ancient forests

Newly Found Remains of a 390 Million-Year-Old Forest Reveals Something Mysterious About Ancient Trees

Researchers have uncovered the earliest fossil evidence of ancient forests in the British record. The findings uncover a novel and unrecognized 390-million-year-old forest landscape that sheds new light on the early evolution of Earth’s land-based biosphere.

Published in the Journal of the Geological Society, the study focuses on the Middle Devonian (Eifelian) Hangman Sandstone Formation in Somerset and Devon, in Southwest England, and reveals an ancient era where a forest would have lived, dominated by cladoxylopsid trees.

“These Calamophyton trees are the oldest fossil trees ever found in Britain and represent an as yet missing part of our vegetational history,” explained Dr. Christopher Berry from Cardiff University’s School of Earth and Environmental Sciences who identified the fossils. 

The researchers discovered well-preserved fossil material attributable to the cladoxylopsid tree Calamophyton. These trees, growing up to 2-4 meters tall, had narrow trunks with an expanded rounded base up to 20 cm in diameter and small roots. They formed densely spaced forests, shedding abundant plant debris. All that would have been perfect for the invertebrates that would have populated the ecosystem on the forest floor.

ancient forest
A reconstruction of a Calamophyton forest, where the trees here measure 2 to 3 meters high. (Image: Peter Giesen/Chris Berry)

The trunks of these ancient trees were hollow in the center, and had rings of woody support strands around the outside. Leaves would have been fairly new on the evolutionary timeline, showing up about 20 million years prior to this forest; these trees had twig-like structures protruding from the branches.

“The record of fossil forests, where tree bases are preserved where they were living, so far dates back to those discovered in New York State, at Cairo and Gilboa at about 385 million years,” Berry said. “Although the area of rock exposure is limited and dangerous to access, our new discovery is the oldest clear example of such a geological phenomenon known to date and it speaks directly to the ecology of the oldest forests 390 million years ago.”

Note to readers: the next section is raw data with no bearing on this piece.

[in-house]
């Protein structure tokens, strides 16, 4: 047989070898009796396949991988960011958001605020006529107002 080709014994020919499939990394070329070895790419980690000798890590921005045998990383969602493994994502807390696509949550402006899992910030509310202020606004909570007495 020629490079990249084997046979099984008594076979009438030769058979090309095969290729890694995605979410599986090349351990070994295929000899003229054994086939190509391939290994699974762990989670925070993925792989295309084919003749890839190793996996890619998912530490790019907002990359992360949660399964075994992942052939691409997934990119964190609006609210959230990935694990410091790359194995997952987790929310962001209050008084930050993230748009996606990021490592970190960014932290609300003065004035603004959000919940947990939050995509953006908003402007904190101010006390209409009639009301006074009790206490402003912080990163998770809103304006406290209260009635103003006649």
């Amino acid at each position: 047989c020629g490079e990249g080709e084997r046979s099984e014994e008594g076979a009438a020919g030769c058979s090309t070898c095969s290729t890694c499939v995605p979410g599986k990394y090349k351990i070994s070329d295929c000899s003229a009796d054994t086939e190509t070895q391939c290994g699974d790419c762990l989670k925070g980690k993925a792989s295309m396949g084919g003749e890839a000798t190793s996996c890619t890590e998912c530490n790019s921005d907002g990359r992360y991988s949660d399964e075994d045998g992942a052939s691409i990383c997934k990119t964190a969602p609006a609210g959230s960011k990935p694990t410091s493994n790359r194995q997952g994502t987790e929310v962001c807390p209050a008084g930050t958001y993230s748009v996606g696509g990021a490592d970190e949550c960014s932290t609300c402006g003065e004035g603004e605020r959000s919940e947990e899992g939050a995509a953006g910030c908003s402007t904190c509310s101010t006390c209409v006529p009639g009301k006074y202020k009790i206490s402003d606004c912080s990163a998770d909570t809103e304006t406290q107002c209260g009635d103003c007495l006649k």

One of the more remarkable findings was at Culver Cliff in Somerset, where at least 17 cladoxylopsid tree trunks were found preserved on a single bedding surface. The trunks, measuring 5-10 cm in diameter and up to 1.4 meters in length, provide a glimpse into the spacing and density of these ancient forests. These were tight spaces, jam-packed with early life. 

But these ancient forests were responsible for something else. They played a key role in shaping the earliest ‘modern’ riverbanks.

The study’s authors suggest that the cladoxylopsid trees colonized a sizable distributive fluvial system that essentially reshaped the landscape between land and a nearby waterway. All this flora was responsible for sediment accumulation, and their roots held the soils together enough to essentially create an early riverbank. 

“The Devonian period fundamentally changed life on Earth. It also changed how water and land interacted with each other, since trees and other plants helped stabilize sediment through their root systems, but little is known about the very earliest forests,” said study author Professor Neil Davies of Cambridge University’s Department of Earth Sciences.

Evidence of plant-sediment interactions was found in the form of vegetation-induced sedimentary structures, rooting features, and accumulations of shed plant material. The researchers argue that these trees served as biogeomorphic agents, profoundly changing Earth’s landscapes and biosphere during the Devonian period. In very simple terms, the idea of a tree-lined riverbank, where the trees are responsible for the division of water and land, would have been a pretty new phenomenon during this period. Water flowed around, held at bay by elevated stone and rock. But now, trees, with their tightly knit roots and trunks, could also hold the soil together, keeping flood waters at bay.

“The evidence contained in these fossils preserves a key stage in Earth’s development,” Davies expressed. “When rivers started to operate in a fundamentally different way than they had before, becoming the great erosive force they are today.”

The findings from the Hangman Sandstone Formation provide compelling evidence that the Eifelian Stage marks the onset of significant tree-driven changes to physical environments. We get a peek at how the earliest land-based ecosystems formed, and another puzzle piece that answers how trees and forests would eventually come to rule this planet.

MJ Banias is a journalist who covers security and technology. You can find his work here. He co-hosts The Debrief Weekly Report. and you can email MJ at or follow him on Twitter @mjbanias.